|May 4, 2013||Posted by admin under 2013, Abstract, cataract|
Dysphotopsia a leading cause of visual dissatisfaction in cataract patients
Investigators selected a cohort of pseudophakic patients based on uneventful surgery, good corrected visual acuity and lack of ocular complaints or pathology including dry-eye syndrome or posterior capsule opacification. They compared patients’ logMAR CDVA and mesopic contrast CDVA (with and without glare) with self-reported satisfaction and visual function. Pseudophakic dysphotopsia was the only significant factor associated with dissatisfaction. Additionally, dysphotopsia was highly correlated with the NEI VF-11R questionnaire, suggesting visual phenomena are also seen to have functional significance.
Journal of Cataract & Refractive Surgery, April 2013 (160)
|May 3, 2013||Posted by admin under 2012, Abstract, cataract|
Multifocal IOLs may affect assessment of common eye diseases
Investigators evaluated the influence of a diffractive multifocal IOL on standard automated perimetry (SAP) size III and size V test results. Patients had a clinically relevant reduction of visual sensitivity, manifested by a mean 2dB decrease in mean deviation on Humphrey visual field testing, compared to patients with monofocal IOLs and phakic controls. They conclude this reduction interferes with the assessment of common eye diseases such as glaucoma and comes on top of the decline of visual sensitivity due to normal aging or age-related eye diseases.
JAMA Ophthalmology, April 2012 (133)
|May 2, 2013||Posted by admin under 2013, Abstract, cataract, Glaucoma, Pharmacology|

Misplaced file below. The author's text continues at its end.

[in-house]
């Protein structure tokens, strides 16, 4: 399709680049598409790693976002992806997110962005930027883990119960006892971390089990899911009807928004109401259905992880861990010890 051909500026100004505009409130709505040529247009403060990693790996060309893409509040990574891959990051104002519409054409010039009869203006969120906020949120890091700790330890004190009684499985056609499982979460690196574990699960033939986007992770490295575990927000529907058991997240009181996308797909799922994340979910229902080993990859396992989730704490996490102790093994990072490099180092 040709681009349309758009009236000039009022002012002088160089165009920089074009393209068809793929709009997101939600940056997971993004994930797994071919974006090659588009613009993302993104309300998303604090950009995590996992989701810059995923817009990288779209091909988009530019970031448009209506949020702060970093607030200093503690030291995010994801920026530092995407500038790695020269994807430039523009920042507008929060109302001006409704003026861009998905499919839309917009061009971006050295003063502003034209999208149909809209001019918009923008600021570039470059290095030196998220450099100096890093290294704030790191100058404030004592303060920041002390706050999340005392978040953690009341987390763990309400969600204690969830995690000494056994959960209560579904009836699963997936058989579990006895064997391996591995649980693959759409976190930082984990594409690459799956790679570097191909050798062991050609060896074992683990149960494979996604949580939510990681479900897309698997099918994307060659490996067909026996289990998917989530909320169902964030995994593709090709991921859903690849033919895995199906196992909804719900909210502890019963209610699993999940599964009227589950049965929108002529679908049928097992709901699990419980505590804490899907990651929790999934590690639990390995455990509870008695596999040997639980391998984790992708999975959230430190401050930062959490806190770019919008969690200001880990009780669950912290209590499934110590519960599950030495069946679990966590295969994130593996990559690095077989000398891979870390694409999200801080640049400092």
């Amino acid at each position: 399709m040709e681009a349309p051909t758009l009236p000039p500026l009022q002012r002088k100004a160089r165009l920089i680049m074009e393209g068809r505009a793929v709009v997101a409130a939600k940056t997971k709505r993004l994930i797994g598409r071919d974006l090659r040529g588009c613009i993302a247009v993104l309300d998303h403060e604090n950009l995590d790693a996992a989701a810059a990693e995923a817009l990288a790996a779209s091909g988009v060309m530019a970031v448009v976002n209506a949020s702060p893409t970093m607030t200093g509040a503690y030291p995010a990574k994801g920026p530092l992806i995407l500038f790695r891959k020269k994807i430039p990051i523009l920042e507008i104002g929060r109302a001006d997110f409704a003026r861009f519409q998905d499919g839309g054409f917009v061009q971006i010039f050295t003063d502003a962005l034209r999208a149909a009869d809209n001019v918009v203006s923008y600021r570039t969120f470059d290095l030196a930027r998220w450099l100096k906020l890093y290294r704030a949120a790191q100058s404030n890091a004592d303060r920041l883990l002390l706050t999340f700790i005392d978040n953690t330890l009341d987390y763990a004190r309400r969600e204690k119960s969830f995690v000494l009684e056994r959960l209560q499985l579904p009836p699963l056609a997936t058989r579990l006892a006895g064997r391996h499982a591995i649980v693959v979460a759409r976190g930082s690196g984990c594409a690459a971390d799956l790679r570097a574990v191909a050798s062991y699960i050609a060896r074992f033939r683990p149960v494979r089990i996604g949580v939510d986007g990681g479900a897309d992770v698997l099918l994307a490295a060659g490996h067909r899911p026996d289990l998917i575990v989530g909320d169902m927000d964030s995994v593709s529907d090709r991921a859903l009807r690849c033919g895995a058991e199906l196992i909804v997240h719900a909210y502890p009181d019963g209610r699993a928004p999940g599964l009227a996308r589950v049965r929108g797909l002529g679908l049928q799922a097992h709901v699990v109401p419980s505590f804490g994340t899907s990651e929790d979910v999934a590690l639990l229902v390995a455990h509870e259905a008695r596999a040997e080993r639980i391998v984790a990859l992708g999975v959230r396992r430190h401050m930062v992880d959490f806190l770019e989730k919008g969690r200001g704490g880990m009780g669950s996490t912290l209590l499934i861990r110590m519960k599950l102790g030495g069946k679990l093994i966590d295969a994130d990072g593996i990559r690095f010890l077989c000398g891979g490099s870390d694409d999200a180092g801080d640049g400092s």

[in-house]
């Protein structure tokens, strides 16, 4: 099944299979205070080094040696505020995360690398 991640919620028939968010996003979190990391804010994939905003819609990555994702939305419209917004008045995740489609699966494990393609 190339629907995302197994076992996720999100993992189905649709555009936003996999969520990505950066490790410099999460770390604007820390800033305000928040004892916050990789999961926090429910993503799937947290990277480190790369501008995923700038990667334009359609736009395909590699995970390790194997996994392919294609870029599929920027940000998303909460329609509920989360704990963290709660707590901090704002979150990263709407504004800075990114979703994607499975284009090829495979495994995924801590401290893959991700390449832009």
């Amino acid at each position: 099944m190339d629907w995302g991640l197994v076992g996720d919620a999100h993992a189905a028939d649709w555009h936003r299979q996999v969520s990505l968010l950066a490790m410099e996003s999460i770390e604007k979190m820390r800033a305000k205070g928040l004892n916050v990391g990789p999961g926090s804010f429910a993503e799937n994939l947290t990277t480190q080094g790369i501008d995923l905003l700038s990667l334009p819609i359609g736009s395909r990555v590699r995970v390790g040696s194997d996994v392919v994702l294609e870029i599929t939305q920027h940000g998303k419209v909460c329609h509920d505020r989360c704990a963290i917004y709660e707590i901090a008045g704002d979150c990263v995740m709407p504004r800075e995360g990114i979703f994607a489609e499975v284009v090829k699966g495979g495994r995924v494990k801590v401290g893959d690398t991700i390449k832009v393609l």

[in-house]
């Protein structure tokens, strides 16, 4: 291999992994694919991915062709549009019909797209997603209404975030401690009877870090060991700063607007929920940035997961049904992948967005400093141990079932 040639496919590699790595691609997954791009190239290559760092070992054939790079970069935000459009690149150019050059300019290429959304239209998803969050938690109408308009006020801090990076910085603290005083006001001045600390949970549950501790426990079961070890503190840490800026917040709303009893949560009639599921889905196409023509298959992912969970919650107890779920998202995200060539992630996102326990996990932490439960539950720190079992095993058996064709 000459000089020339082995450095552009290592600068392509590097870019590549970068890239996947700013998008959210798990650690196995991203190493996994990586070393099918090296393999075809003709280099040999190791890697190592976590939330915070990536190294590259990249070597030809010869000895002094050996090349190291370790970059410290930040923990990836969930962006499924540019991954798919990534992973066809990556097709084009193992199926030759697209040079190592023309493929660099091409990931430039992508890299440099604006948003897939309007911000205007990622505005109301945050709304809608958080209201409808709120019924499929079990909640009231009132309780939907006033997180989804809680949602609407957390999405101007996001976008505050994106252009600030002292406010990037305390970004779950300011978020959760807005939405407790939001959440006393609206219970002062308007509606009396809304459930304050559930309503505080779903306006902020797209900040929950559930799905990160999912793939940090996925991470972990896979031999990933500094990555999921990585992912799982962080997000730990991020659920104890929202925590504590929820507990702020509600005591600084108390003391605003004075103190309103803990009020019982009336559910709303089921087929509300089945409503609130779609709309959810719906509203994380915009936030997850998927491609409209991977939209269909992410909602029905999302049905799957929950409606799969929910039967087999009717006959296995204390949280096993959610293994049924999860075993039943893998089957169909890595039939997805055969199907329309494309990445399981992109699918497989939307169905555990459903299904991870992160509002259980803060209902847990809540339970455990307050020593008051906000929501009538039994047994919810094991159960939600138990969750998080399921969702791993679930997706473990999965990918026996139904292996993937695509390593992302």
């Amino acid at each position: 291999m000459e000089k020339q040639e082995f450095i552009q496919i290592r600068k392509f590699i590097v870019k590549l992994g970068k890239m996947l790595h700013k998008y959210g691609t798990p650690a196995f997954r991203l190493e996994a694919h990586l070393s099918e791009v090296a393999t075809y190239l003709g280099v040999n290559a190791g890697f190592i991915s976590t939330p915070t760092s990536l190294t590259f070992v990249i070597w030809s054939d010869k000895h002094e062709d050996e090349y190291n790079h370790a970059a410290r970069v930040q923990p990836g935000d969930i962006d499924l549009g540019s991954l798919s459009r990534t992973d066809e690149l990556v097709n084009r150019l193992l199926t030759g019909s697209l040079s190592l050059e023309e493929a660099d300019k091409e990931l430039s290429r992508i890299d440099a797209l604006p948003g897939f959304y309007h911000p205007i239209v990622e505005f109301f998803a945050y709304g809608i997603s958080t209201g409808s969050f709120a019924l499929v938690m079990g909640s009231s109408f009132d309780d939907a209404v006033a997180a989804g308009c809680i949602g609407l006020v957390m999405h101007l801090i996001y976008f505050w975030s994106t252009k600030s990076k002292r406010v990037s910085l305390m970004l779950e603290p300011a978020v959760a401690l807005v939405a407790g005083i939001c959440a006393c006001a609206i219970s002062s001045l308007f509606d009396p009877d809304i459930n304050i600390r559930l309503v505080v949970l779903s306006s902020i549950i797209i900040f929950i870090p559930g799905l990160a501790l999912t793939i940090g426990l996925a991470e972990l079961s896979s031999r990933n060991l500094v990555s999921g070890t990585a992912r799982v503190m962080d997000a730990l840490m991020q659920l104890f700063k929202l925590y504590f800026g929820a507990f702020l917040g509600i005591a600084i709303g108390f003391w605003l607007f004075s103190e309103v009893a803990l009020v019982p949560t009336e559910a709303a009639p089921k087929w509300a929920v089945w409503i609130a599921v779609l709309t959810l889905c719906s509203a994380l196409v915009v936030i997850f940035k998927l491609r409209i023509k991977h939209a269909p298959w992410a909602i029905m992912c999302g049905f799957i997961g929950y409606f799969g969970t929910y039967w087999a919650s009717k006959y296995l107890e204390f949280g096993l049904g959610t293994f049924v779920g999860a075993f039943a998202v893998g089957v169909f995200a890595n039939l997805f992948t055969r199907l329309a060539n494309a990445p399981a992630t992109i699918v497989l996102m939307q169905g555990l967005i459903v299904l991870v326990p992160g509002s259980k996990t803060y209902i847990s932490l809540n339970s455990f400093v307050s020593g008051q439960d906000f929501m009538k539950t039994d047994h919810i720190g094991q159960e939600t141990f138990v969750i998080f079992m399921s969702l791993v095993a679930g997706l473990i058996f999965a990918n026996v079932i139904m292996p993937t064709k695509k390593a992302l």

Diclofenac appears equivalent to dexamethasone for combined phacotrab with MMC
This prospective, double-masked clinical trial included 42 patients with glaucoma and cataract randomized to postop treatment with topical diclofenac sodium 0.1% or topical dexamethasone phosphate 0.1%. At 12 months, diclofenac was shown to be at least as good as the topical steroid. Investigators noted a trend toward a clinical advantage with diclofenac sodium 0.1%, the most potent NSAID, as patients exhibited a clinical tendency to do better than the dexamethasone group in terms of the number of glaucoma medications, IOP and bleb morphology.
Journal of Glaucoma, March 2013 (71)
|May 1, 2013||Posted by admin under 2011, Abstract, cataract|
Pseudophakic monovision may offer better intermediate vision than multifocal IOLs
Researchers prospectively compared visual function and patient satisfaction in 21 patients implanted with bilateral diffractive multifocal IOLs (AcrySof ReSTOR SN60D3) and 22 patients with monofocal IOL monovision (AcrySof SN60WF). Visual exam at three months showed bilateral uncorrected distance vision and near vision were slightly better in the multifocal group, but the difference was not statistically different. Monovision patients had significantly better intermediate vision and less difficulty using computers without glasses. Monovision patients also had a slightly higher overall satisfaction score and significantly fewer complaints of glare and halos.
Journal of Cataract & Refractive Surgery, March 2011 (75)